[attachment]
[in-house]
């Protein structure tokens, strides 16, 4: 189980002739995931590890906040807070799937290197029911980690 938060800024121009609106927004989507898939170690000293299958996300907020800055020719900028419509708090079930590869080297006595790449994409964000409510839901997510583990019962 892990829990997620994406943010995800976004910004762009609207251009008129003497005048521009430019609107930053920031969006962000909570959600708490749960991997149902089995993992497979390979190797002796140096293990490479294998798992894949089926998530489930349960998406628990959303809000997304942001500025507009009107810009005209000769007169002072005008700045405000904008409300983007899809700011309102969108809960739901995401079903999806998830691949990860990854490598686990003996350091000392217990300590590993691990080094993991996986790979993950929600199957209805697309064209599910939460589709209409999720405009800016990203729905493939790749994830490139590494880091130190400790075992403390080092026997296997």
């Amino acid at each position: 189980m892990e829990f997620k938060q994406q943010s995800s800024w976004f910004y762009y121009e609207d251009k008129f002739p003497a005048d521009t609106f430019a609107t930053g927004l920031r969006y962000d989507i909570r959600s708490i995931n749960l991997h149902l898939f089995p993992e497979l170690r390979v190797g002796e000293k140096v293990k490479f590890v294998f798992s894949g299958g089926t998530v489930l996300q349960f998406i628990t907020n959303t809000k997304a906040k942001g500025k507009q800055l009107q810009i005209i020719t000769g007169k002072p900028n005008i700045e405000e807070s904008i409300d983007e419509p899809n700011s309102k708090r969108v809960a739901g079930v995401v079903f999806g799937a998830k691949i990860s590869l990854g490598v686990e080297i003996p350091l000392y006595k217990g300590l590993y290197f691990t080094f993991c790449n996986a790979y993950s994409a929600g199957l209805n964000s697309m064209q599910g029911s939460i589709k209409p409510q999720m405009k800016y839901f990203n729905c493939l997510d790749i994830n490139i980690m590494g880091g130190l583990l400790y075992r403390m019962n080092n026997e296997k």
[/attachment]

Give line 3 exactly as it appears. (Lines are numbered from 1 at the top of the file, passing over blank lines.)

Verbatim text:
């Amino acid at each position: 189980m892990e829990f997620k938060q994406q943010s995800s800024w976004f910004y762009y121009e609207d251009k008129f002739p003497a005048d521009t609106f430019a609107t930053g927004l920031r969006y962000d989507i909570r959600s708490i995931n749960l991997h149902l898939f089995p993992e497979l170690r390979v190797g002796e000293k140096v293990k490479f590890v294998f798992s894949g299958g089926t998530v489930l996300q349960f998406i628990t907020n959303t809000k997304a906040k942001g500025k507009q800055l009107q810009i005209i020719t000769g007169k002072p900028n005008i700045e405000e807070s904008i409300d983007e419509p899809n700011s309102k708090r969108v809960a739901g079930v995401v079903f999806g799937a998830k691949i990860s590869l990854g490598v686990e080297i003996p350091l000392y006595k217990g300590l590993y290197f691990t080094f993991c790449n996986a790979y993950s994409a929600g199957l209805n964000s697309m064209q599910g029911s939460i589709k209409p409510q999720m405009k800016y839901f990203n729905c493939l997510d790749i994830n490139i980690m590494g880091g130190l583990l400790y075992r403390m019962n080092n026997e296997k």